The U.S. Department of Energy (DOE) occupies a large amount of land, with vast sites located in a few states but smaller parcels found in more than 30 states. These are places where nuclear materials and weapons have been designed, manufactured, and assembled. At many of the larger sites, such as Hanford in southeastern Washington (560 square miles) and the Savannah River site (SRS) in South Carolina (310 square miles), production facilities are concentrated toward the center of the tract, leaving sizable buffer zones of uncontaminated and untouched land.
Challenges Are Ahead
Although DOE is the nation's fourth largest landlord, with more than 2.4 million acres under its management, it never has been a land management agency and therefore has no formal policy for managing and planning the use of its lands, other than for national security missions. In fact, it has traditionally operated in a manner antithetical to that of a land management agency. Site officials have not been trained in land use planning; no uniform land use planning documents have been required; and until recently, no open public involvement processes have been implemented.
In contrast, other large land-owning agencies, like the Department of the Interior's Bureau of Land Management (BLM), the National Park Service (NPS), and the Department of Agriculture's U.S. Forest Service (USFS), all have statutory mandates to manage land either for multiple use (BLM and USFS) or for preservation and enjoyment (NPS). Likewise, these agencies have uniform policies that have been in place for decades to govern the development of management plans and procedures for updating them.
More Important Issues
As weapons are no longer being manufactured and as DOE moves from cleanup to reuse and eventual closure of some of its major nuclear weapons sites, the issue of future land use is becoming ever more important. Before environmental management activities have been completed and especially now, as cleanup and reuse decisions are being made, it is crucial to develop a process to coordinate on-site planning with off-site local and regional planning activities.
Establishing a lasting planning relationship with local officials will ensure that critical information is exchanged, that community land use concerns are addressed, and that sites are successfully coordinated with regional land use and development plans.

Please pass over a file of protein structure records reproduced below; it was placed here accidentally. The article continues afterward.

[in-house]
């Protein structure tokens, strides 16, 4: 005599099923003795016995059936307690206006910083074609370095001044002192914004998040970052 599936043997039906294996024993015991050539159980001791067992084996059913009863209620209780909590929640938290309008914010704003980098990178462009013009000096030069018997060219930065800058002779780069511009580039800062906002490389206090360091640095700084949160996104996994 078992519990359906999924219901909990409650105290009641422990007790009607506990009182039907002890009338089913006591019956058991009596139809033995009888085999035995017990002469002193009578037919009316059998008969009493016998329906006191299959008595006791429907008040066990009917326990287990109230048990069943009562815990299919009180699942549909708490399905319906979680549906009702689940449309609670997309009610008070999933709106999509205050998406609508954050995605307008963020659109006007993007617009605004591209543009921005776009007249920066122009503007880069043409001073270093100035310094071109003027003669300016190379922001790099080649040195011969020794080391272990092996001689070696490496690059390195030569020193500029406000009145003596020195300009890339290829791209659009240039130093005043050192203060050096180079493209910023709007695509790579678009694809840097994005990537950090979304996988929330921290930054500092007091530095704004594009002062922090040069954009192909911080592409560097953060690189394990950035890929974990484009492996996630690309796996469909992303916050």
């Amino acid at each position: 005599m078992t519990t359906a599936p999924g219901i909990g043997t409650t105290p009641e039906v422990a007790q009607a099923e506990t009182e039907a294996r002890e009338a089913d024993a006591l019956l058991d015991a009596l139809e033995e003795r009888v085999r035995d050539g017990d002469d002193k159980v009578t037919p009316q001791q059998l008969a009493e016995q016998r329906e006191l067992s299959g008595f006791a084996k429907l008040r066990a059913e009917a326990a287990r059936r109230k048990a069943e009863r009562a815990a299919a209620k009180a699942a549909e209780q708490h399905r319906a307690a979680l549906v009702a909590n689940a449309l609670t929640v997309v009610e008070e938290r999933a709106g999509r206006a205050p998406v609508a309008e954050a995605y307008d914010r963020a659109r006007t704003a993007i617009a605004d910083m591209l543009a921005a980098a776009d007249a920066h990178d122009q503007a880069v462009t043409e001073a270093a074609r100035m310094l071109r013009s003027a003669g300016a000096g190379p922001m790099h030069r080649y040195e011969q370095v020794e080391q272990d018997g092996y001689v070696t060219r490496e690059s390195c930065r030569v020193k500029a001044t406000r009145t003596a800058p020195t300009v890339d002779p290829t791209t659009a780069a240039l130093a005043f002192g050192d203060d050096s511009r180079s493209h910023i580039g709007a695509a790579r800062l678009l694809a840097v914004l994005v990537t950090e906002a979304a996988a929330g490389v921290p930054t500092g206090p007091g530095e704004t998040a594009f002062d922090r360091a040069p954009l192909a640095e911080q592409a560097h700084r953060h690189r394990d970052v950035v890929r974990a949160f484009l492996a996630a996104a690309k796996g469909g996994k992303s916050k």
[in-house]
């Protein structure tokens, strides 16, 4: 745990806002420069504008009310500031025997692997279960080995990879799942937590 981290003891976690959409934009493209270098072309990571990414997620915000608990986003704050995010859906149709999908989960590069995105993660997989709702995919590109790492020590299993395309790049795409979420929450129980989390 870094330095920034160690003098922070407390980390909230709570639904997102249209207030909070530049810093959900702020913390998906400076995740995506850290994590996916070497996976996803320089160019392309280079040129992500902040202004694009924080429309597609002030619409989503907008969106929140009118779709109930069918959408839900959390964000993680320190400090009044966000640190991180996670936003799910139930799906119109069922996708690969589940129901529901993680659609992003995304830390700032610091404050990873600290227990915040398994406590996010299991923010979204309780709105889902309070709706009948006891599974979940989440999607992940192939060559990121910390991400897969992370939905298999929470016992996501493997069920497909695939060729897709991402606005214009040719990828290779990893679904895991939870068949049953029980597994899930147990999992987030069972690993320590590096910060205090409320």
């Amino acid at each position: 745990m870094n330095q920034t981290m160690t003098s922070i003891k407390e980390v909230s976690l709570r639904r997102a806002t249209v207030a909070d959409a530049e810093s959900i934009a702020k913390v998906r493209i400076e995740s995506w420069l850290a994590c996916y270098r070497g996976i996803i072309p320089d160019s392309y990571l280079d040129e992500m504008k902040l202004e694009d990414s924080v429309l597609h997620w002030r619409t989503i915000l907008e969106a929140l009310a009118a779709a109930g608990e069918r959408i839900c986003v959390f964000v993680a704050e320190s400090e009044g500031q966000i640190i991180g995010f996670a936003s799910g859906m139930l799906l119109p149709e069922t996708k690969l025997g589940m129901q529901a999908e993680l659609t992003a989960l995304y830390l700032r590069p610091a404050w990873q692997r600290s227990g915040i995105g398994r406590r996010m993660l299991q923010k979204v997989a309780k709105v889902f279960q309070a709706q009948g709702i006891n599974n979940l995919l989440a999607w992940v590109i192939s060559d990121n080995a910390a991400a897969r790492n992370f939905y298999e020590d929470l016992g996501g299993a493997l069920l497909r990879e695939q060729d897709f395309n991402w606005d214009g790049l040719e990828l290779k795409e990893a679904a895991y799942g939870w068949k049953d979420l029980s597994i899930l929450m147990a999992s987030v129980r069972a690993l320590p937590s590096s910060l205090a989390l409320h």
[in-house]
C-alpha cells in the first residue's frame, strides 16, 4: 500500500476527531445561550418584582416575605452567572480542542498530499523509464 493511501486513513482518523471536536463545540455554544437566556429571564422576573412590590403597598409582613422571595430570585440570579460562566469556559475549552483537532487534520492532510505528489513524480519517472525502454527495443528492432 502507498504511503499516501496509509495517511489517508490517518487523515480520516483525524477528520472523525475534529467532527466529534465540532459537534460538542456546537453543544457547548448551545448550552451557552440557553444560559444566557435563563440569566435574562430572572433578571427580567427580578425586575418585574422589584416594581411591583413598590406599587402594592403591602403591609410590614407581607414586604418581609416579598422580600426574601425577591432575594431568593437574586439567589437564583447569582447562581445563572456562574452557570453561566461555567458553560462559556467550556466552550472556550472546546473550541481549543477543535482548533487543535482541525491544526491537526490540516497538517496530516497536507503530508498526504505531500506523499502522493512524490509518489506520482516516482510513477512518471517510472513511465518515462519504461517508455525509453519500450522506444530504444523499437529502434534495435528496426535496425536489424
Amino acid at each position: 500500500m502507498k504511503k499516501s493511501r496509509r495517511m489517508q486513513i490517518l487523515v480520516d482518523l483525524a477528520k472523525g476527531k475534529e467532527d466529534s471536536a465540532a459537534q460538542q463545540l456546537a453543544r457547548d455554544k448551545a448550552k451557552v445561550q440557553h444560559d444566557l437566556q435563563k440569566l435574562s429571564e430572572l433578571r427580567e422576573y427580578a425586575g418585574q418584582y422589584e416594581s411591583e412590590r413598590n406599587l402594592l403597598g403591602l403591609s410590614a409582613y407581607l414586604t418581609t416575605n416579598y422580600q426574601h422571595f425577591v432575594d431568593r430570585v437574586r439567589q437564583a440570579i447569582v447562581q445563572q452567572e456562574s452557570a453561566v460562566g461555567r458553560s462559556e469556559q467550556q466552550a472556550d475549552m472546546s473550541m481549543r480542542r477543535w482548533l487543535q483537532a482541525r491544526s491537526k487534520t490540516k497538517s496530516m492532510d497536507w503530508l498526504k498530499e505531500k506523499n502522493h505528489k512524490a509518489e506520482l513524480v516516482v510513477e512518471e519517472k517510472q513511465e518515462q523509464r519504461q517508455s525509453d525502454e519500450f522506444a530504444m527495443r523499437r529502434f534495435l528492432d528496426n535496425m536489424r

The goal of a recent study conducted at Rutgers University's Bloustein School of Planning and Public Policy was to find out what is happening with planning for future land use at these sites and to what degree interaction goes on between on- and off-site planners. Interviewing these planners has allowed Rutgers to compare local views with those of the people responsible for planning at the sites.
At the community level, the university specifically targeted officials with land use planning positions because these officials are trained to analyze land use issues with a broad understanding of legal, environmental, economic, social, and public health aspects.
Plus, they are generally familiar with public opinion and experienced at forming a consensus among multiple interests in a community, including developers, community organizations, and environmental groups. They also usually retain a long-term perspective and enjoy a longer tenure in their jobs than do elected public officials.
Planner Interviews in the Rutgers Study
Rutgers selected 13 major DOE sites, including sites located at Los Alamos, New Mexico; Hanford, Washington; Savannah River Site, South Carolina, and Rocky Flats, Colorado, at each of which the official federal contact staff for planning was questioned. The university received responses to eight open-ended questions covering the state of future-use planning at the site, key land use issues, and interactions with planners from surrounding regions.
Research staff also contacted planning officials from counties that have land area occupied by part of a DOE site, and surveyed the major host or adjacent towns. …